President Barack Obama and German Chancellor Angela Merkel said the scheduled May 25 elections in Ukraine are the next trigger point determining whether the U.S. and its allies slap broader economic sanctions on Russia.
Obama and Merkel, at a joint news conference at the White House, said today Russia must pull back support for Ukrainian separatists so that the election can proceed unimpeded.
“If, in fact, we see the disruptions and the destabilization continuing so severely that it impedes elections on May 25th, we will not have a choice but to move forward with additional, more severe sanctions,” Obama said. Merkel called the vote on a new Ukrainian government “crucial” and said Germany is ready to support more penalties.
Sanctions imposed by the U.S. and European Union have so far targeted officials, individuals and companies tied to Russian President Vladimir Putin’s inner circle. The next step would be action against sectors of the Russian economy, including banking and energy. Those penalties would have consequences mostly for European countries, which have more extensive economic ties with Russia than the U.S. does.
“Some are more vulnerable than others to Russian retaliation,” Obama said of the EU nations. While there is “remarkable unity” between the U.S. and EU, Obama said, some nations in the 28-member bloc will need to make difficult choices on sanctions because of their vulnerability.
Obama is seeking to coordinate a united U.S.-EU response to Russia’s actions in Ukraine. Merkel has a pivotal role. Germany, Europe’s largest economy, is Russia’s largest trade partner after China, with imports of $50.7 billion worth of Russian goods and services and exports to Russia worth $38.3 billion.
According to the Committee on Eastern European Economic Relations, a German business lobbying group, 6,000 German companies do business with Russia, with 350,000 workers depending on Russian trade. Russia also supplies about 30 percent of the EU’s gas imports.
Four of the 30 non-financial companies with the largest revenue exposure to Russia are German, including Metro AG and Adidas AG, according to Morgan Stanley.
Fighting between Ukrainian forces and pro-Russian separatists escalated today as the government began an offensive to retake the eastern city of Slovyansk and to free hostages. Rebels shot down two Ukrainian helicopters, killing two pilots, the Defense Ministry said.
Russian President Vladimir Putin’s spokesman said Ukraine’s actions kill any chance of implementing an agreement to defuse the crisis that was reached in Geneva last month between Ukraine, Russia, the U.S. and the EU.
Putin has threatened to escalate economic warfare if further sanctions are imposed.
“When we reach a particular tipping point is very hard to say in advance,” Merkel said. “But all I can say is that the elections on May 25 are a decisive juncture for me and if there is further destabilization, things will get more and more difficult.”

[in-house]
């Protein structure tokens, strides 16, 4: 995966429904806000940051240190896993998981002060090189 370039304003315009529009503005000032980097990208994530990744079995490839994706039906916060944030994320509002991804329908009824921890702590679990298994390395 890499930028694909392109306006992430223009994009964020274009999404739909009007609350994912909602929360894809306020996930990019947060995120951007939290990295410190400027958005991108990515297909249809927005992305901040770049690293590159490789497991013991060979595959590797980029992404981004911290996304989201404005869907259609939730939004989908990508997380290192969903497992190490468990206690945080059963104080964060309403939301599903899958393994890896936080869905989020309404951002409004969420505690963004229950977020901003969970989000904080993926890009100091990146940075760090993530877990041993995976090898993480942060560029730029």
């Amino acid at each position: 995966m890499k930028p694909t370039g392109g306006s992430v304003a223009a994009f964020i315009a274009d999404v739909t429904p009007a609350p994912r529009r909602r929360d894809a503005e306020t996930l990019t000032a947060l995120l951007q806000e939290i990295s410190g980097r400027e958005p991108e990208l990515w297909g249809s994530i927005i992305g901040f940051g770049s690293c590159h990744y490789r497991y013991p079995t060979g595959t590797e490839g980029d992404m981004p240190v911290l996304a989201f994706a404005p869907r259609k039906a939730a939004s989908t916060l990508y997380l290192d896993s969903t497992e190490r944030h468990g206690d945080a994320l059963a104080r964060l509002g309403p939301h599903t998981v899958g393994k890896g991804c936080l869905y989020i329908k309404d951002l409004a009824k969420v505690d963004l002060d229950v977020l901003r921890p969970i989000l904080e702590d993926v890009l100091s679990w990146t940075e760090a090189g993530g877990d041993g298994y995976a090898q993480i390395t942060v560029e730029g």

The confrontation is already squeezing Russia. The ruble’s 8.3 percent retreat this year is the second-worst after Argentina’s peso among 24 developing-country peers monitored by Bloomberg. The benchmark Micex Index has fallen 13 percent since the start of the year.
The International Monetary Fund this month lowered its estimate of Russia’s GDP growth this year to 1.3 percent from 2 percent in January. Russian Finance Minister Anton Siluanov went even further on April 15, saying economic growth may halt this year as capital flight accelerates.
Obama and Merkel have been in regular contact leading up to their meetings today, exchanging assessments of Putin’s intentions.
The German chancellor also has been a critical intermediary with Putin. She grew up under Communism in former East Germany and speaks Russian, while Putin speaks German from his time as a KGB officer in Dresden.
The two leaders have phoned at least 10 times since Feb. 20, according to the German government, including yesterday when she called Putin to urge him to help secure the release of international observers in Ukraine.
While the situation in Ukraine has drawn the U.S. and Germany closer, it hasn’t completely eliminated friction over the U.S. surveillance revealed in documents leaked by former National Security Agency contractor Edward Snowden. That included the disclosure that Merkel’s mobile phone was monitored by U.S. signals intelligence.
The two nations haven’t been able to find agreement on surveillance. Both Obama and Merkel said they would continue discussions even if they can’t fully reconcile their approaches.
“There are differences of opinion on the intensity of surveillance and the issue of security on the one hand and the security of privacy and personal rights on the other,” Merkel said. “These will be further and more deeply discussed.”
Obama said the U.S. was taken steps to assure both the U.S. public and allies that they are not subject to continual surveillance, while defend intelligence collection as necessary to stopping terrorism.
“It has pained me to see the degree to which the Snowden disclosures have created strains in the relationship” with Germany, Obama said. “We are committed to a U.S.-German cyber-dialog to close further the gaps that may exist in terms of how we operate.”